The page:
Representatives of the government coalition continue to disagree in the debate about the intensive use of an app for digital contact tracking in the corona pandemic. While the Union parliamentary group Thorsten Frei (CDU) and SPD health expert Karl Lauterbach plead for voluntary use, the interior politician Armin Schuster (CDU) does not rule out an app requirement. The German Chamber of Commerce and Industry (DIHK) wants to control access to shops or pedestrian zones via digital ticket systems.
After the federal government decided at the weekend to implement a data protection-friendly, decentralized concept for the contact tracking app, the question still arises how the required usage can be achieved by 60 to 70 percent of the population. In this context, Frei is committed to voluntary use. "How is the police supposed to control the obligation? Should they have their cell phones shown and check whether there is an app on them?"asked Frei. Instead, he is committed to "to increase the incentive for real use of the app". The potential benefits are so high that an additional incentive could be created through a tax credit, he told the Stuttgarter Nachrichten.
Greens: abstruse and counterproductive suggestions
However, Schuster does not want to rule out mandatory use. If on the one hand it turns out that the app is clearly a win, on the other hand the population does not participate enough, "then the obligation as an option should at least remain in the quiver as another option of politics"Schuster told the paper. However, the data will not be passed on to the health authorities, as requested by the German district council. "The app is primarily there to send a warning to those who may have been infected", Lauterbach told the Stuttgarter Nachrichten.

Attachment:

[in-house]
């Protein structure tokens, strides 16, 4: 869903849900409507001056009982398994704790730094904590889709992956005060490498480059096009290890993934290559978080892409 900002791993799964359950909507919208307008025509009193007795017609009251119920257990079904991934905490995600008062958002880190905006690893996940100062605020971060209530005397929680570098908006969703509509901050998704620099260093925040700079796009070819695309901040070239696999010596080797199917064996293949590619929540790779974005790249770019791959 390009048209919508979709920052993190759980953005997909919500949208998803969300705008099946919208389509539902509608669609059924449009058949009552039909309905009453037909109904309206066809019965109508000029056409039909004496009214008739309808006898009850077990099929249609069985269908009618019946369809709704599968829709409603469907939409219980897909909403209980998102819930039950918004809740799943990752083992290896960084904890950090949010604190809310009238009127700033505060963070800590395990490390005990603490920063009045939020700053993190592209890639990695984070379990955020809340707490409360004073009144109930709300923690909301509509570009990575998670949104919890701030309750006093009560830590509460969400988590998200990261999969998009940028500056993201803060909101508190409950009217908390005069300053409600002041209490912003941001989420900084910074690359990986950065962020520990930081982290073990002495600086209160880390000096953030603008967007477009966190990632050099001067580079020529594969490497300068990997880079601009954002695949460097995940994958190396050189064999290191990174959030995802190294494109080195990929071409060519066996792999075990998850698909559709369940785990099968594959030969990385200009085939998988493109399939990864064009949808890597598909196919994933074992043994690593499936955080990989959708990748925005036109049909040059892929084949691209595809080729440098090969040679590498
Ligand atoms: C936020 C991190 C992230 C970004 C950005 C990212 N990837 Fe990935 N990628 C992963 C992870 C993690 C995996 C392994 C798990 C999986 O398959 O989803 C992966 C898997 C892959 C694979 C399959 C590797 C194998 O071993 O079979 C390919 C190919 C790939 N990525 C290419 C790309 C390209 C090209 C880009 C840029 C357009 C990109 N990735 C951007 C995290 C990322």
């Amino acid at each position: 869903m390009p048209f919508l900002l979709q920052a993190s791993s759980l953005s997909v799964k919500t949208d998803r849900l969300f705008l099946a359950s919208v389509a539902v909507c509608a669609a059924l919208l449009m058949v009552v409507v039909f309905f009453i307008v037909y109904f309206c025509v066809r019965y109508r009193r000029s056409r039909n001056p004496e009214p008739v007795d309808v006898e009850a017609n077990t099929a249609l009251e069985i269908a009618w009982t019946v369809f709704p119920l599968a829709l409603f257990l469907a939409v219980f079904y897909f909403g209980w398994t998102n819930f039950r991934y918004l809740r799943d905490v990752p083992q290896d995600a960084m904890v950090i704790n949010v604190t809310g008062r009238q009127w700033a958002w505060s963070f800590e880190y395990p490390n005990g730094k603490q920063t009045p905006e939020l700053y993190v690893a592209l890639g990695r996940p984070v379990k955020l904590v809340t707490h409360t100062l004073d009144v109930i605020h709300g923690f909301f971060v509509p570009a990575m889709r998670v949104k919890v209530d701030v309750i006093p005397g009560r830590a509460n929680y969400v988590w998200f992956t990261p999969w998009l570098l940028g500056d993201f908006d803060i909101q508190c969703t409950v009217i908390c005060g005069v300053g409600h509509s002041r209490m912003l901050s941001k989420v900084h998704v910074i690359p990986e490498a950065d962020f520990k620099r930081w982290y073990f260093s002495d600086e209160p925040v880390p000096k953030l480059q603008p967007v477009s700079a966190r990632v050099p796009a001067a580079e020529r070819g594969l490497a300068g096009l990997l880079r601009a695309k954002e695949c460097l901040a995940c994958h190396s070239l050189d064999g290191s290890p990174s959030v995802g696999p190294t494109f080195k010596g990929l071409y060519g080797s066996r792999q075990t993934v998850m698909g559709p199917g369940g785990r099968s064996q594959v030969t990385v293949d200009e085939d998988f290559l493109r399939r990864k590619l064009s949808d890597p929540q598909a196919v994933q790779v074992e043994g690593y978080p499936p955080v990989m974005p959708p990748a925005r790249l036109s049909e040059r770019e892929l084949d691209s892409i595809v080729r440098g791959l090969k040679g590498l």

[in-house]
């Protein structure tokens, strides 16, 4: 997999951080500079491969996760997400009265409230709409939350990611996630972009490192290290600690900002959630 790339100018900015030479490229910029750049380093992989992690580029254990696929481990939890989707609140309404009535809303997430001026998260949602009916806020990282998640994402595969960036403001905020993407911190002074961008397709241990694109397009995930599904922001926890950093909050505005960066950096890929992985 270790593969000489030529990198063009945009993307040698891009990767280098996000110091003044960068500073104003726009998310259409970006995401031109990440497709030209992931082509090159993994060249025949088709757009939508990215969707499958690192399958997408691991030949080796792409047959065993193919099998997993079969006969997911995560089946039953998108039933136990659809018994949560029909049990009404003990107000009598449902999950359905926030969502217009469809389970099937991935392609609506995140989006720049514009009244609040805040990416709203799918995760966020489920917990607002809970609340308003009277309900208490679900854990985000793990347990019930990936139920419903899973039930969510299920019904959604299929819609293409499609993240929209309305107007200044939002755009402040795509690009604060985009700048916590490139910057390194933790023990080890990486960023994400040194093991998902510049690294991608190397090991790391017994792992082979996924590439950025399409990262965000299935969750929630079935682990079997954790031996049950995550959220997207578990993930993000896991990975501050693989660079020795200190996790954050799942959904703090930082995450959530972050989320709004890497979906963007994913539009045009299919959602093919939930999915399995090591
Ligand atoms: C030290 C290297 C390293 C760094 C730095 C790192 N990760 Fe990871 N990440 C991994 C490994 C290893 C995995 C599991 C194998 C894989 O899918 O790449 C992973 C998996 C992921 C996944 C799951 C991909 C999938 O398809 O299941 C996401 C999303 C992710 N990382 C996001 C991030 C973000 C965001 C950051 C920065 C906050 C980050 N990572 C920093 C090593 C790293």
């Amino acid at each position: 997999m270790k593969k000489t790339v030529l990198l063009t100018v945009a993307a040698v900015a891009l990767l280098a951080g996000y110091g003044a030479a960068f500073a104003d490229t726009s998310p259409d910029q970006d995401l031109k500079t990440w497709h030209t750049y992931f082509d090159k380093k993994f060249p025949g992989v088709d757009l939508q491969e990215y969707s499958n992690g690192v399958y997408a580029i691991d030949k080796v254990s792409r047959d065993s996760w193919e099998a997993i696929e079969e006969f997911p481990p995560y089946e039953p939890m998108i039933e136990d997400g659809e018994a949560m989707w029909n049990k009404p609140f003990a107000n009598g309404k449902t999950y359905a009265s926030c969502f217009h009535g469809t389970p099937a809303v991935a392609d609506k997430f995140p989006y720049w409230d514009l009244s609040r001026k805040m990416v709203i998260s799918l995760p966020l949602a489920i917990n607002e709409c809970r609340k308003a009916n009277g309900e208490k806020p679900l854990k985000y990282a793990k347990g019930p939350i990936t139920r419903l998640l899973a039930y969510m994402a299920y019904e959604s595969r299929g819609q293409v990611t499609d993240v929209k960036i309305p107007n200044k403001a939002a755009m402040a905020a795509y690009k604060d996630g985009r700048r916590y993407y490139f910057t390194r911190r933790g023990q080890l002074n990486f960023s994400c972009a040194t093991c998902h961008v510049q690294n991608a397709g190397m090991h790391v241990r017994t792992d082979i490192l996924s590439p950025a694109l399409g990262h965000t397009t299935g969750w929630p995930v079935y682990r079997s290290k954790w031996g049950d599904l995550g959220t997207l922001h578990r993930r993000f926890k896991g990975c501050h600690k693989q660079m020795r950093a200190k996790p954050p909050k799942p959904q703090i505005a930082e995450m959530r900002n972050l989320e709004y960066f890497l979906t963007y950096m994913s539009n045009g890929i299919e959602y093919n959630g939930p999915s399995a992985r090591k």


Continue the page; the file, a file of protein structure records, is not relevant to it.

The opposition immediately criticized Frei's proposal. Such suggestions are "somehow the crowning of the selection of abstruse and counterproductive accompanying comments from the government factions. Something harms the matter!", the green network politician Konstantin von Notz tweeted. Indeed, it is not entirely clear how the proposal will be implemented. Since the app is to be used without providing identification data such as e-mail address or telephone number, this concept would have to be abandoned when applying for tax advantages. In addition, all users who do not pay taxes would be disadvantaged. It is also unclear how one "real use" the app should be checked.
Ticket systems for shopping and restaurants
But digital solutions should not only be used for contact tracking "to keep your distance in everyday life without having to stay at home". A six-page concept paper from DIHK, which is available from Golem.de, states: "You could use intelligent ticket systems to reduce queues in front of shops with restricted admission, thus distributing frequencies better and thus improving the protection of customers and employees." Such systems had already been in use in tourist centers such as Venice before the corona pandemic in order to direct large numbers of tourists.
According to the paper, stores could store data such as opening times, sales area, address in an app. "Based on this data, the maximum number of customers in a certain period of time would be calculated and corresponding tickets for a shopping period, cinema or fitness visit would be made available for booking by the customers.", the DIHK suggests. Customers should identify themselves at the shops, for example, with a QR code that is generated by the app. Such ticket systems could also be used for booking restaurant visits and hotels.
Real-time warnings of crowds
In addition, the DIHK proposes "Real-time data to equalize flows of people in public spaces" to use. As with traffic jam warnings in navigation systems, the location data of the users should be evaluated. "On the basis of such real-time information, people could also be warned via push notification on their smartphones if the density of people in a certain room is already very high and threatens to exceed the epidemiologically appropriate number", is it[calledSuchdatacouldalsobeusedtowarnofovercrowdedtrainsorbuses
Also the one planned by a consortium around Bundesdruckerei "Corona Pass" can help normalize life again. With such a passport, people could prove that they had been tested for the virus and continue to take tests. "The information is stored in a blockchain, pseudonymized and stored in a cloud in accordance with GDPR", writes the DIHK. The information could therefore be used not only in the healthcare sector, but also in business, for example when accessing workplaces, for business trips or when accessing events.